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Prevention Plans for Meltdowns in Children with ASD

presented by Jed Baker, PhD

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Disclosure Statement:

Financial: Jed Baker receives compensation from MedBridge for this course. There is no financial interest beyond the production of this course.

Non-Financial: Jed Baker has no competing non-financial interests or relationships with regard to the content presented in this course.

Satisfactory completion requirements: All disciplines must complete learning assessments to be awarded credit, no minimum score required unless otherwise specified within the course.

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Accreditation Check:
This course describes the key components of an effective prevention plan, emphasizing how to modify triggers and teach replacement skills to cope better with challenges. Prevention plans are reviewed for common triggers like: demands for work, fears and phobias, having to wait or accept refusal, threats to self-esteem (correction, losing a game, teasing), unmet needs for attention, sensory challenges, and unexpected triggers.

Meet Your Instructor

Jed Baker, PhD

Jed Baker, PhD, is the director of the Social Skills Training Project, an organization serving individuals with autism and social communication problems.  He is on the professional advisory board of Autism Today, ASPEN, ANSWER, YAI, the Kelberman Center, and several other autism organizations. In addition, he writes, lectures, and provides training internationally on the topics…

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Chapters & Learning Objectives

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1. Effective Behavior Prevention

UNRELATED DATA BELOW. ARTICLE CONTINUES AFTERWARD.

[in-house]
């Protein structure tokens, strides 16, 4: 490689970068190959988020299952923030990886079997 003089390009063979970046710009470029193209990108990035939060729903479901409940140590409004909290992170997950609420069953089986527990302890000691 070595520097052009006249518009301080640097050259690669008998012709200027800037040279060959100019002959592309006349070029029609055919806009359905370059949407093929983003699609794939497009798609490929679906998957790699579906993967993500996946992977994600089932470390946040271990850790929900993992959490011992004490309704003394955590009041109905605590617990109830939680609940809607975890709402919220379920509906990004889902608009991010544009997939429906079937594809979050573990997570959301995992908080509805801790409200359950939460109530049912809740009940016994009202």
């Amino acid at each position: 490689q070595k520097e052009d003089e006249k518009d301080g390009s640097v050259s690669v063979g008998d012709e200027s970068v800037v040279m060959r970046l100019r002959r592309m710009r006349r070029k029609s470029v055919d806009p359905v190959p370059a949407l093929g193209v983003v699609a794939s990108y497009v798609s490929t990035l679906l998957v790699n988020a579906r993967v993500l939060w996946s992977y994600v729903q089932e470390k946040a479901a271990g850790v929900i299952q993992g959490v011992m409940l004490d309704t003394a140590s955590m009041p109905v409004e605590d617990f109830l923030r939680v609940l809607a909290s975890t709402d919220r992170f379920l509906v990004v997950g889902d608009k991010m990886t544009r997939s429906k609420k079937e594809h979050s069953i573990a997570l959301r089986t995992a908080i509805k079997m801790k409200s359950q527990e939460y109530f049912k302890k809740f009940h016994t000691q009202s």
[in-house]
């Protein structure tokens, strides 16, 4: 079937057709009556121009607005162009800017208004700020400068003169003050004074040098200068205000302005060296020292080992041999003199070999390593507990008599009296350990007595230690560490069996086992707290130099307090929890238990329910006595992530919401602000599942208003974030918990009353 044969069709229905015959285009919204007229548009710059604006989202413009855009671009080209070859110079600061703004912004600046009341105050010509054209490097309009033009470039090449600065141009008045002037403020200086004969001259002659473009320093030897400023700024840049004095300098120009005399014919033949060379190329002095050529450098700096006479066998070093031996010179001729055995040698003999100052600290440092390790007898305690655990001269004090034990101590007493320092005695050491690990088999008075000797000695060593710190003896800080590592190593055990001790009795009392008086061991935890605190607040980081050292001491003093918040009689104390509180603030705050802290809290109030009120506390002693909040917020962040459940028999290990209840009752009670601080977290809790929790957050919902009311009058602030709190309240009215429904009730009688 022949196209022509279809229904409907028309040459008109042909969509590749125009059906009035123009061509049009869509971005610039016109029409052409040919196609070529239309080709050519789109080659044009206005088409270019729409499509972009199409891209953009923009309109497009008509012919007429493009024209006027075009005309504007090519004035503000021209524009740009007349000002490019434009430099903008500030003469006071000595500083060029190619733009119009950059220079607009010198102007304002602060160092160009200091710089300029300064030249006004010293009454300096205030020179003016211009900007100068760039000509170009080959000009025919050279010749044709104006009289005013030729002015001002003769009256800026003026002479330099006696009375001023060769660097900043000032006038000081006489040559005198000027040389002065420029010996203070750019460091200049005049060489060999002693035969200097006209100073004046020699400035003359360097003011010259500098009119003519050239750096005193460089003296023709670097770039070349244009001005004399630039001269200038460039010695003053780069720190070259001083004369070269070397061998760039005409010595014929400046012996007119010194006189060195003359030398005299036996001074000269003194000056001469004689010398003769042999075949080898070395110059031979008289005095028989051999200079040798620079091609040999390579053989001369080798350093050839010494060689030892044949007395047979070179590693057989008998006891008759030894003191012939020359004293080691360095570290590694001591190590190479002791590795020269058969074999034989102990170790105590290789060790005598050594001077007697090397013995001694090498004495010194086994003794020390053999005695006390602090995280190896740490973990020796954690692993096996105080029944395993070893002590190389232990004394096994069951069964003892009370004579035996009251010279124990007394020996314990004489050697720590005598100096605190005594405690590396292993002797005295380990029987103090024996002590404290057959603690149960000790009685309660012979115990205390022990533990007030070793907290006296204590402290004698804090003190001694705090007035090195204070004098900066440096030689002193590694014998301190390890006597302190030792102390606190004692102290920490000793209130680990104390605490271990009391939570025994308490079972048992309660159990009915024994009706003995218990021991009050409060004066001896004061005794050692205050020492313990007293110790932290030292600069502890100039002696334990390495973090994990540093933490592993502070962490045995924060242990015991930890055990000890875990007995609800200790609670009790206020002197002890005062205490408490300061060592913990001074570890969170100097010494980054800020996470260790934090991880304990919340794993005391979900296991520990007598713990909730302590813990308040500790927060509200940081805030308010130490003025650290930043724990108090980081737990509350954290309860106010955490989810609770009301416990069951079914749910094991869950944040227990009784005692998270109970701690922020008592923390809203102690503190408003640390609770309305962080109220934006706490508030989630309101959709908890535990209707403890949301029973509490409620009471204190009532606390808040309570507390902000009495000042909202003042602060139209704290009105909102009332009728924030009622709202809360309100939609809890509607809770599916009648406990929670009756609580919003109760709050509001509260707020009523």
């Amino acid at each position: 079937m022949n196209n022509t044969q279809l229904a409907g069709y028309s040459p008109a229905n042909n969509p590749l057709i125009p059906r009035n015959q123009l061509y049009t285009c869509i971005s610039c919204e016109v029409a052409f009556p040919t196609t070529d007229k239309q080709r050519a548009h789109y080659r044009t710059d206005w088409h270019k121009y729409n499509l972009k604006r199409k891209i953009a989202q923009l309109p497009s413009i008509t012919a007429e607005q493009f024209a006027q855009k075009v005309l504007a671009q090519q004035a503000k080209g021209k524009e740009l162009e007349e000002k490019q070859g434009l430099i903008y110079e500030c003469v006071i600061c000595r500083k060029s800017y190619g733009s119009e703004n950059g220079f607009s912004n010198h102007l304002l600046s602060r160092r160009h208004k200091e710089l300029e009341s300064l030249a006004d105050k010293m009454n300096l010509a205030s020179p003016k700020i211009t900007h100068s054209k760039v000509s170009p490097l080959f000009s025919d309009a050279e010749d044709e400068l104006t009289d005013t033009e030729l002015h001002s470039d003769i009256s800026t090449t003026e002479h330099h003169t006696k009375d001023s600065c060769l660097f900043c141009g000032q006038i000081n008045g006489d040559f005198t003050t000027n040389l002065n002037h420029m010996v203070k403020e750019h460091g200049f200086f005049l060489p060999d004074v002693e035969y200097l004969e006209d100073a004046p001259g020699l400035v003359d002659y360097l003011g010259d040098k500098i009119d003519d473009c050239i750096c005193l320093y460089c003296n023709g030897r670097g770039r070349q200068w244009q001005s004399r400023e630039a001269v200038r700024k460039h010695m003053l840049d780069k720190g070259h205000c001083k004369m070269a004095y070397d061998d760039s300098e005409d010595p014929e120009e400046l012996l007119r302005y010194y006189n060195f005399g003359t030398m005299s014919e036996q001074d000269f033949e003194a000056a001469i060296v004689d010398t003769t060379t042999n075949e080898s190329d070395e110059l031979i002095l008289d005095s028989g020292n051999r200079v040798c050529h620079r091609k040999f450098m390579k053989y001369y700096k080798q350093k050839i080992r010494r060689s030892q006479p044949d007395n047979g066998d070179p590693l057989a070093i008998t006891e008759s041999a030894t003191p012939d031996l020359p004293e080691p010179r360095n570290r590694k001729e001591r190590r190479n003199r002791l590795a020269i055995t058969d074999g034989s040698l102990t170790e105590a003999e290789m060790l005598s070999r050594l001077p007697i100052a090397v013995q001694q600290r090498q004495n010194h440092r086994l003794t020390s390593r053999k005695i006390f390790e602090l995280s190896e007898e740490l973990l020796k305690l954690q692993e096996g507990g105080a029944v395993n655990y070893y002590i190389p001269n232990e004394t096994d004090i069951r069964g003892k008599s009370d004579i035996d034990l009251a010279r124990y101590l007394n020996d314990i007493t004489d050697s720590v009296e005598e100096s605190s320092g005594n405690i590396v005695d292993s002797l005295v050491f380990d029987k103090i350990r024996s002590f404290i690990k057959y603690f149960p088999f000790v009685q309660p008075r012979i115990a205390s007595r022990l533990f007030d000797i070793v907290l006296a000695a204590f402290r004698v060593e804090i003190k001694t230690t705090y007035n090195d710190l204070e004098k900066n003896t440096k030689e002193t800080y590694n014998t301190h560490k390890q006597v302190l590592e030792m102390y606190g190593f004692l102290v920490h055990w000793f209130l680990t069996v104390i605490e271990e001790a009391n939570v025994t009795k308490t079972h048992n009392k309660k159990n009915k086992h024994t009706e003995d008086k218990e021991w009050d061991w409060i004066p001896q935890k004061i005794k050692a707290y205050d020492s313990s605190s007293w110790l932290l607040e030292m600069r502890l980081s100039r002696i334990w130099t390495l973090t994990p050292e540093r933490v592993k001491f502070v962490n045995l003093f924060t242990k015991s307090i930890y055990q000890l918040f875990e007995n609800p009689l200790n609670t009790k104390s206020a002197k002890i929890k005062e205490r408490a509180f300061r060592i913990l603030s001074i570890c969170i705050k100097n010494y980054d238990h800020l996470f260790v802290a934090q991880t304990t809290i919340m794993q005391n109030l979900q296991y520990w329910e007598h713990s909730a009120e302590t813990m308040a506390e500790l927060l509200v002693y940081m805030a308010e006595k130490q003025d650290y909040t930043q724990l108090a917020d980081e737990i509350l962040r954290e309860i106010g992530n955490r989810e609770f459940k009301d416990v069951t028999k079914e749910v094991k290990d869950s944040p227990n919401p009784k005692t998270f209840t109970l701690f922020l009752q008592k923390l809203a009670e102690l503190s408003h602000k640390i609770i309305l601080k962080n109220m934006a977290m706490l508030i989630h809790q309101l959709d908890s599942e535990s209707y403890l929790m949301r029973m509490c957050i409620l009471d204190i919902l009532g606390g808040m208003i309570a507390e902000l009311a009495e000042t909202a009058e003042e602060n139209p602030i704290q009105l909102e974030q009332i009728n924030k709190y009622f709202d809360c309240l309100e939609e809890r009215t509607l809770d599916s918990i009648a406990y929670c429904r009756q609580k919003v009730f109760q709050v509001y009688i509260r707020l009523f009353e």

Key components of an effective behavior plan are outlined. Prevention plans for dealing with demanding work are described, focusing on modifying work and teaching the skill of “trying when it’s hard.” The concept of a “growth mindset” (Carol Dweck) emphasizing effort and asking for help versus outcome is reviewed in detail.

2. Dealing with Fear

The art and science of overcoming anxiety are outlined. Details on how to face fears are reviewed, including: how to win individuals over to work on their anxiety, educate them as to how anxiety works, create fear ladders to gradually face fears, reward efforts to face each step of the ladder, combat worrisome thoughts with simple “think like a scientist” strategies, reduce anxiety with exercise and meditation, and consider the use of biological interventions such as neurofeedback and medication.

3. Tools for Patience and Disappointment

The focus here is on helping individuals learn to wait, handle disappointments and accept refusal. The use of visual timers and schedules to help clarify when individuals can have desired items and activities is described along with skills to help individuals understand what there is to look forward to even in the face of disappointments.

4. Self-Esteem: Mistakes, Losing, Teasing

This segment focuses on threats to self-esteem as well as how to get attention in positive ways. First, how to handle mistakes, correction, losing a game and being teased are all covered. Second, how to get attention in positive ways is described including ways peers can support students’ efforts to get attention appropriately.

5. Sensory Needs

This chapter starts by describing how to handle sensory challenges by modifying the environment and advocating for sensory needs. Sensory overload, need for stimulation and problems with self-stimulation are reviewed, including the issue of public masturbation. Ways to visually support rules around private time are reviewed. Then ways to handle unexpected triggers of meltdowns are described, emphasizing the use of relaxation folders and learning that “all problems can be solved if you can wait and talk to the right person.”

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